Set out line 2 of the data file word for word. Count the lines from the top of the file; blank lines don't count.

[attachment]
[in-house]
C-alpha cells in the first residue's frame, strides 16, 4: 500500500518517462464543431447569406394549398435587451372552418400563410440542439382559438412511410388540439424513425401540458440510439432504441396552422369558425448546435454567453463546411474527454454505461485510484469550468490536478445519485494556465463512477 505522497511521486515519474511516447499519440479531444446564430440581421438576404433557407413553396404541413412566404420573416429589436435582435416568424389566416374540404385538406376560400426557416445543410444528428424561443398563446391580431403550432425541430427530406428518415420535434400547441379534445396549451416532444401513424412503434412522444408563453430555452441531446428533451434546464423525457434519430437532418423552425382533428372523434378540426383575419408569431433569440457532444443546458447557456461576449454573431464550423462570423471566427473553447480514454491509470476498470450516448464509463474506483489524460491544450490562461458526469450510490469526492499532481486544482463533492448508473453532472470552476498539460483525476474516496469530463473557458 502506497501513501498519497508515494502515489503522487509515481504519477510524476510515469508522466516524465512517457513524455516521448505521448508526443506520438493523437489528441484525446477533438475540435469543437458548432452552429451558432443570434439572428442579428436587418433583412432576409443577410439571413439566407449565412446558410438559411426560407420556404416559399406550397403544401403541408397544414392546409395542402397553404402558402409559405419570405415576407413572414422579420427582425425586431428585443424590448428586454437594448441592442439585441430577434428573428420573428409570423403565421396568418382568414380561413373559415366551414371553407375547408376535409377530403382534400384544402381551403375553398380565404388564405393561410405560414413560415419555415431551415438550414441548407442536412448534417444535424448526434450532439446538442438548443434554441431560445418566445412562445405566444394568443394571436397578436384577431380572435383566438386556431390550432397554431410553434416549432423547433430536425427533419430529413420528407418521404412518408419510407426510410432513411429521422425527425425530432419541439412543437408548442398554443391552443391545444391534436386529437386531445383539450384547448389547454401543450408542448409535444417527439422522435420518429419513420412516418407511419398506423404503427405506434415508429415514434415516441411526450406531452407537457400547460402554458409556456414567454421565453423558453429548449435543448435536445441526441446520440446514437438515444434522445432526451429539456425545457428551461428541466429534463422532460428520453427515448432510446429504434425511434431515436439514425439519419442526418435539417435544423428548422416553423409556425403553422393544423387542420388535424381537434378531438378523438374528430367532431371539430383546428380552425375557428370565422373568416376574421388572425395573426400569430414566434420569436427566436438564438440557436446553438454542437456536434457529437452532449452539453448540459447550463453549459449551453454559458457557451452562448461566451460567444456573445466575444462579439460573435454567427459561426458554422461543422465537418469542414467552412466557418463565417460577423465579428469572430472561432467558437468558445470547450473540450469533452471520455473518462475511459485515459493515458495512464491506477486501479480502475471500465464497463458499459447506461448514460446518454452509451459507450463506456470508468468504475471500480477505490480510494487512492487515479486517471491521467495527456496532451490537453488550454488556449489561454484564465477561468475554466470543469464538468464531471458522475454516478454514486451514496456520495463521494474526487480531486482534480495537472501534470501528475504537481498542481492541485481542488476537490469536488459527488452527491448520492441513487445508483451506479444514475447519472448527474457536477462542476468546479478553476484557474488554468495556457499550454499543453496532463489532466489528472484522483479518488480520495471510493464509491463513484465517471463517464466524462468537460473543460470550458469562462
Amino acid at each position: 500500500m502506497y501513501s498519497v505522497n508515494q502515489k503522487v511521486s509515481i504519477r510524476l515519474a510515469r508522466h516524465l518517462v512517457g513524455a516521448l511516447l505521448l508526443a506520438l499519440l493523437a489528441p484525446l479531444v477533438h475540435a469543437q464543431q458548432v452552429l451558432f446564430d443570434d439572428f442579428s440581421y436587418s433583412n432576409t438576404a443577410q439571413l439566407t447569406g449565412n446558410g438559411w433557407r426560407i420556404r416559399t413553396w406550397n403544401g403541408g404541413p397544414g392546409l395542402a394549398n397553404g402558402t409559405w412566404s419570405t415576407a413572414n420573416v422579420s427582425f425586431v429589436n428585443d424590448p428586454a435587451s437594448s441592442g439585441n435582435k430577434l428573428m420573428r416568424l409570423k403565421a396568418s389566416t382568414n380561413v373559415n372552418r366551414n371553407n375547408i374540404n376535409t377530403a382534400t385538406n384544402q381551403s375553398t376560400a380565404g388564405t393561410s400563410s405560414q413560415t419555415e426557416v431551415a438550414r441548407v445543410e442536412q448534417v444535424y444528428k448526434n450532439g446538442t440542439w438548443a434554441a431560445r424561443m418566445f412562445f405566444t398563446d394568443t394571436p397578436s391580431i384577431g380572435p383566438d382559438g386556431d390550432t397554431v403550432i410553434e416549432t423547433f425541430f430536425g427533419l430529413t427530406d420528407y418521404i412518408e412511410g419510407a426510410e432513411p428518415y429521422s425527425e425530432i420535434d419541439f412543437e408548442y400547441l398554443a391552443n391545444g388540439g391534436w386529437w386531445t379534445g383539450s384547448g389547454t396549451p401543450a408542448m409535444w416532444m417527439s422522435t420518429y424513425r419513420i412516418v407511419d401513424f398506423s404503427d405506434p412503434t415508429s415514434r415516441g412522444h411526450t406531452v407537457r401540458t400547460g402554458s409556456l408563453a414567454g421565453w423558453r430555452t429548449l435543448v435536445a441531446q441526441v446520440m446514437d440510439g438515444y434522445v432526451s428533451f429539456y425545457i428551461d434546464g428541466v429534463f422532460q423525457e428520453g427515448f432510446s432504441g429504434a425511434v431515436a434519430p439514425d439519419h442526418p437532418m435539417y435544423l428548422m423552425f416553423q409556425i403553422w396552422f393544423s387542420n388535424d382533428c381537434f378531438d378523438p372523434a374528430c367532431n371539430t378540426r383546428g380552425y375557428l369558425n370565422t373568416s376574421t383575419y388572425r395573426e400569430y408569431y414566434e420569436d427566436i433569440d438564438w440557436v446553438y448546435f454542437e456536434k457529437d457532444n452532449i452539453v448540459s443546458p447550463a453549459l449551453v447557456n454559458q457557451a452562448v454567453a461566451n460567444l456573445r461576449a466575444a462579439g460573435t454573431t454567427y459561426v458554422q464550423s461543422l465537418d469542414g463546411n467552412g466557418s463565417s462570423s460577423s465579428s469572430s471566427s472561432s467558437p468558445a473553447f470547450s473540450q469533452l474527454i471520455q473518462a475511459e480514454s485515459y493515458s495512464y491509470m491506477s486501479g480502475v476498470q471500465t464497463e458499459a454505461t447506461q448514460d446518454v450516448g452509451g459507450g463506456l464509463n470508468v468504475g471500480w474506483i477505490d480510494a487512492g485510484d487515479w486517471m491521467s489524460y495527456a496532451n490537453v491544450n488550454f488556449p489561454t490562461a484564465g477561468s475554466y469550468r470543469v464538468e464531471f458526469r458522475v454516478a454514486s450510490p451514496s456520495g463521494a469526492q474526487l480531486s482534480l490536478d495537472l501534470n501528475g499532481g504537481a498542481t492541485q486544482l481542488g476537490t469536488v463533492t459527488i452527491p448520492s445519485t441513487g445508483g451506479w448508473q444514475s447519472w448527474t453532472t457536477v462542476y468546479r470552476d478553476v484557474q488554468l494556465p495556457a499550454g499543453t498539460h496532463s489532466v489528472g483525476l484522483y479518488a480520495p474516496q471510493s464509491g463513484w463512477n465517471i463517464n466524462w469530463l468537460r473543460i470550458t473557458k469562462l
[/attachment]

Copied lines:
C-alpha cells in the first residue's frame, strides 16, 4: 500500500518517462464543431447569406394549398435587451372552418400563410440542439382559438412511410388540439424513425401540458440510439432504441396552422369558425448546435454567453463546411474527454454505461485510484469550468490536478445519485494556465463512477 505522497511521486515519474511516447499519440479531444446564430440581421438576404433557407413553396404541413412566404420573416429589436435582435416568424389566416374540404385538406376560400426557416445543410444528428424561443398563446391580431403550432425541430427530406428518415420535434400547441379534445396549451416532444401513424412503434412522444408563453430555452441531446428533451434546464423525457434519430437532418423552425382533428372523434378540426383575419408569431433569440457532444443546458447557456461576449454573431464550423462570423471566427473553447480514454491509470476498470450516448464509463474506483489524460491544450490562461458526469450510490469526492499532481486544482463533492448508473453532472470552476498539460483525476474516496469530463473557458 502506497501513501498519497508515494502515489503522487509515481504519477510524476510515469508522466516524465512517457513524455516521448505521448508526443506520438493523437489528441484525446477533438475540435469543437458548432452552429451558432443570434439572428442579428436587418433583412432576409443577410439571413439566407449565412446558410438559411426560407420556404416559399406550397403544401403541408397544414392546409395542402397553404402558402409559405419570405415576407413572414422579420427582425425586431428585443424590448428586454437594448441592442439585441430577434428573428420573428409570423403565421396568418382568414380561413373559415366551414371553407375547408376535409377530403382534400384544402381551403375553398380565404388564405393561410405560414413560415419555415431551415438550414441548407442536412448534417444535424448526434450532439446538442438548443434554441431560445418566445412562445405566444394568443394571436397578436384577431380572435383566438386556431390550432397554431410553434416549432423547433430536425427533419430529413420528407418521404412518408419510407426510410432513411429521422425527425425530432419541439412543437408548442398554443391552443391545444391534436386529437386531445383539450384547448389547454401543450408542448409535444417527439422522435420518429419513420412516418407511419398506423404503427405506434415508429415514434415516441411526450406531452407537457400547460402554458409556456414567454421565453423558453429548449435543448435536445441526441446520440446514437438515444434522445432526451429539456425545457428551461428541466429534463422532460428520453427515448432510446429504434425511434431515436439514425439519419442526418435539417435544423428548422416553423409556425403553422393544423387542420388535424381537434378531438378523438374528430367532431371539430383546428380552425375557428370565422373568416376574421388572425395573426400569430414566434420569436427566436438564438440557436446553438454542437456536434457529437452532449452539453448540459447550463453549459449551453454559458457557451452562448461566451460567444456573445466575444462579439460573435454567427459561426458554422461543422465537418469542414467552412466557418463565417460577423465579428469572430472561432467558437468558445470547450473540450469533452471520455473518462475511459485515459493515458495512464491506477486501479480502475471500465464497463458499459447506461448514460446518454452509451459507450463506456470508468468504475471500480477505490480510494487512492487515479486517471491521467495527456496532451490537453488550454488556449489561454484564465477561468475554466470543469464538468464531471458522475454516478454514486451514496456520495463521494474526487480531486482534480495537472501534470501528475504537481498542481492541485481542488476537490469536488459527488452527491448520492441513487445508483451506479444514475447519472448527474457536477462542476468546479478553476484557474488554468495556457499550454499543453496532463489532466489528472484522483479518488480520495471510493464509491463513484465517471463517464466524462468537460473543460470550458469562462